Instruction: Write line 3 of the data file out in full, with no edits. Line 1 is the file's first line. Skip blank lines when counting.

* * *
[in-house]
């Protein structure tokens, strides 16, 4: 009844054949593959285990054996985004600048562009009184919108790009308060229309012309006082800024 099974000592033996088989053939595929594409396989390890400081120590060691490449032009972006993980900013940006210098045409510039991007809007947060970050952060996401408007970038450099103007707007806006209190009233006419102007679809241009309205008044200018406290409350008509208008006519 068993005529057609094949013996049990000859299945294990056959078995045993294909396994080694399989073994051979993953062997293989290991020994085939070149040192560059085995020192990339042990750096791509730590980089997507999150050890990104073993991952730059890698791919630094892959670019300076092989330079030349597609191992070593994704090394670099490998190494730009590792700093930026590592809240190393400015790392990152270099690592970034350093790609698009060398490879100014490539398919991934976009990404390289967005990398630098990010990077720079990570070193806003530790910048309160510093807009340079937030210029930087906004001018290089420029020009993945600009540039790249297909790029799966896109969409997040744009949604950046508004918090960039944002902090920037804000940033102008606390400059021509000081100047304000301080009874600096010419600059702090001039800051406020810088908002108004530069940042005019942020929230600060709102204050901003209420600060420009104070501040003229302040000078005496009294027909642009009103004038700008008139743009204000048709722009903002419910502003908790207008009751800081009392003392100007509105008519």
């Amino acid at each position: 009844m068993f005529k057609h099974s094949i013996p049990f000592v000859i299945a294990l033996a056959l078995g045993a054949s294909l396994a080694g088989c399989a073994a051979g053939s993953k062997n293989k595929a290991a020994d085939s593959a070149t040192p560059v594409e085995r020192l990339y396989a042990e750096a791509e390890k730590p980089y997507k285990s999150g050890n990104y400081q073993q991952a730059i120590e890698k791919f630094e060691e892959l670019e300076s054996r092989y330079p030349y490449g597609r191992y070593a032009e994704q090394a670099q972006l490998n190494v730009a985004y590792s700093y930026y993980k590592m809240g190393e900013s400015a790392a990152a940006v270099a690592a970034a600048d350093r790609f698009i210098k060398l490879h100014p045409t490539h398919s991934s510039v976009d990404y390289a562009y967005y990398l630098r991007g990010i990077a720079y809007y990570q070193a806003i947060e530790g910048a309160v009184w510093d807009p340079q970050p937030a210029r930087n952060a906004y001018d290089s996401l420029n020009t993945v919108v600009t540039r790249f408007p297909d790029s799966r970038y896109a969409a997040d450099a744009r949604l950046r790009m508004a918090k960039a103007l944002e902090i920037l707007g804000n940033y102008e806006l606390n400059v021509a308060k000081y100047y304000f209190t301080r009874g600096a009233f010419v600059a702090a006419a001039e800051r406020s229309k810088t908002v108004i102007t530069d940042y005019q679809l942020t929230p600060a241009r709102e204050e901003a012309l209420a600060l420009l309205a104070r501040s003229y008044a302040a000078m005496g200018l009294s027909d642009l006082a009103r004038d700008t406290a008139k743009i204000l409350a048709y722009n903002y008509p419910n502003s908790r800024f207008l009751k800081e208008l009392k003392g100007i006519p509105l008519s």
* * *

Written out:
């Amino acid at each position: 009844m068993f005529k057609h099974s094949i013996p049990f000592v000859i299945a294990l033996a056959l078995g045993a054949s294909l396994a080694g088989c399989a073994a051979g053939s993953k062997n293989k595929a290991a020994d085939s593959a070149t040192p560059v594409e085995r020192l990339y396989a042990e750096a791509e390890k730590p980089y997507k285990s999150g050890n990104y400081q073993q991952a730059i120590e890698k791919f630094e060691e892959l670019e300076s054996r092989y330079p030349y490449g597609r191992y070593a032009e994704q090394a670099q972006l490998n190494v730009a985004y590792s700093y930026y993980k590592m809240g190393e900013s400015a790392a990152a940006v270099a690592a970034a600048d350093r790609f698009i210098k060398l490879h100014p045409t490539h398919s991934s510039v976009d990404y390289a562009y967005y990398l630098r991007g990010i990077a720079y809007y990570q070193a806003i947060e530790g910048a309160v009184w510093d807009p340079q970050p937030a210029r930087n952060a906004y001018d290089s996401l420029n020009t993945v919108v600009t540039r790249f408007p297909d790029s799966r970038y896109a969409a997040d450099a744009r949604l950046r790009m508004a918090k960039a103007l944002e902090i920037l707007g804000n940033y102008e806006l606390n400059v021509a308060k000081y100047y304000f209190t301080r009874g600096a009233f010419v600059a702090a006419a001039e800051r406020s229309k810088t908002v108004i102007t530069d940042y005019q679809l942020t929230p600060a241009r709102e204050e901003a012309l209420a600060l420009l309205a104070r501040s003229y008044a302040a000078m005496g200018l009294s027909d642009l006082a009103r004038d700008t406290a008139k743009i204000l409350a048709y722009n903002y008509p419910n502003s908790r800024f207008l009751k800081e208008l009392k003392g100007i006519p509105l008519s």